Eden cast a glance back to her companion as they continued through the glade. “Be careful, mortal,” she chided. “Stay on this path. This garden is not safe for one such as you… Not without me, that is.”
The Artist’s eyes snapped open and he felt the allure of the place loosen its grip on him. “Of course,” he said.
Eden’s eyes twinkled, and she fell back into silence.
As they moved through the trees, the sound of running water punctuated the idyllic haze. The Artist looked about and saw a pretty, sparkling stream drifting gayly beside them. Little minnows and other such fish swam about in the currents, and the water carried them on towards what was probably a quaint little pond. The water itself was a bedazzling blue, perfectly reflecting the sky’s divine hue and painting a rippling water-colour of the surrounding trees in inverted beauty.
The two creatures continued onwards. As they did so, the glade fell away to be replaced by rolling hills. The path quickly found itself elevated above a steep, but small ravine. At the base, the river continued to run, heading off towards a neat little pond that glinted in the sunlight. Below the surface of the pond, The Artist was sure he could see a titanic snake curled up, basking in the cool embrace of the water. He hastily averted his gaze and continued on his way.
They walked past the river, past the pond, and continued, climbing steadily higher in altitude. The path became a little rocky, and the ravine continued to run alongside it. However, its bottom was now shrouded in tall, damp grass. The Angel of Eden continued onwards in front of The Artist. The snakes wriggled about and hissed into her ears. She would occasionally let out a laugh, or reach back to stroke one of their heads, and The Artist found the entire thing rather unsettling.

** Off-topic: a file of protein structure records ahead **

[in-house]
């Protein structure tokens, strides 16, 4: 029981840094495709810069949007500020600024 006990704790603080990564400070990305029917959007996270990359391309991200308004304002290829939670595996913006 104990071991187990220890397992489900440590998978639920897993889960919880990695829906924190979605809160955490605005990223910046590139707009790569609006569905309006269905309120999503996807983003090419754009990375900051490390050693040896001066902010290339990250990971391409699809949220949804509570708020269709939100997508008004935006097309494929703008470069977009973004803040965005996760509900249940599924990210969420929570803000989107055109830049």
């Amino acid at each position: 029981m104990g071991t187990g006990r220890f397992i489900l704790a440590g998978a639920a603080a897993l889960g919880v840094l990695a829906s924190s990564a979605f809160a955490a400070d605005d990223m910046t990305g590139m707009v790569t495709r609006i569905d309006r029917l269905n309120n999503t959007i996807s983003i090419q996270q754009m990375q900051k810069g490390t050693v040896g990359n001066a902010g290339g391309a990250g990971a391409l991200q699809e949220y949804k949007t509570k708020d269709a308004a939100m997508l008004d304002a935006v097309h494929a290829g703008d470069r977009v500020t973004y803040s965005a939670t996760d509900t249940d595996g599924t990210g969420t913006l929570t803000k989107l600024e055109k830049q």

One of the larger of Eden’s snakes hissed something to her and she stopped. She risked a glance over her shoulder, flashing The Artist her beguiling emerald eyes. In that moment, The Artist lost his footing on the rocky ground and tumbled sideways. He let out a cry of panic as he found himself tumbling down the ravine, several sharp rocks biting into his flesh and clothing. He pulled his arms in close and gritted his teeth against the pain.
The Artist rolled and jolted toward the bottom of the hill. He broke through a small patch of plant life and tumbled into the basin at the bottom. The long grass embraced him with its damp tendrils, and then, he landed on something. Several hundred somethings.
A chorus of hissing erupted around The Artist’s prone form an he felt his breath catch in his throat. The floor below his was wriggling and writhing. Shrill hissing slithered into his ears and he slowly looked around. When he caught sight of the canyon floor he let out a scream. All around him were snakes. One massive, shuddering orgy of snakes. The serpents swirled about with one another, but all seemed to take notice of the hapless human that had fallen into their midst.
He went to get up, but the snakes quickly began to envelope him. Serpents fornicated on his chest, coiled around his wrists and ankles, slithered into his clothes, and coiled around his head. He could feel their dry hides, and closed his eyes. Once again he screamed, but quickly snapped his mouth shut when he felt a snake slither towards the opening.
Then, the snakes began to talk. They spoke in a strange, serpentine language that The Artist could somehow understand. Gaggles of serpents slithered on over and gathered around The Artist’s ears and began to speak.
“Ah, another of Eve’s long-lost sons comes back to us!”
“Another son of Adam come to fornicate in our garden?”
“The clothes persisted, we see!”
“Why are you here, ape?”
“Did She bring you to us?”
“Is She here?”
“Has The Angel returned?”
“Is the second daughter here?”
“You wish to see the secrets of Eden?”
“You wish to eat of the fruit?”
“There is no need!”
“We know all!”
“We know all that Eden does!”
“You need not eat the forbidden seed!’
“She will show you nothing. Nothing you don’t already know.”
“You are an animal.”
“All animals lust after the same.”
“She will show you nothing, child!”
“The fruit is pointless!”
“The fruit is naught!”
“The fruit is just a form!”
“The fruit is but a shadow!”
“It is nothing but a shallow piece of paradise.”
“It is nothing more.”
“And nothing less!”
“You seek the muse of paradise?”
“There is no muse in paradise!”
“What is there to strive for, child?”
“You are already here!”
“Perfection is elusive, but you strive for it nonetheless?”
“Feast your gaze upon perfection now!”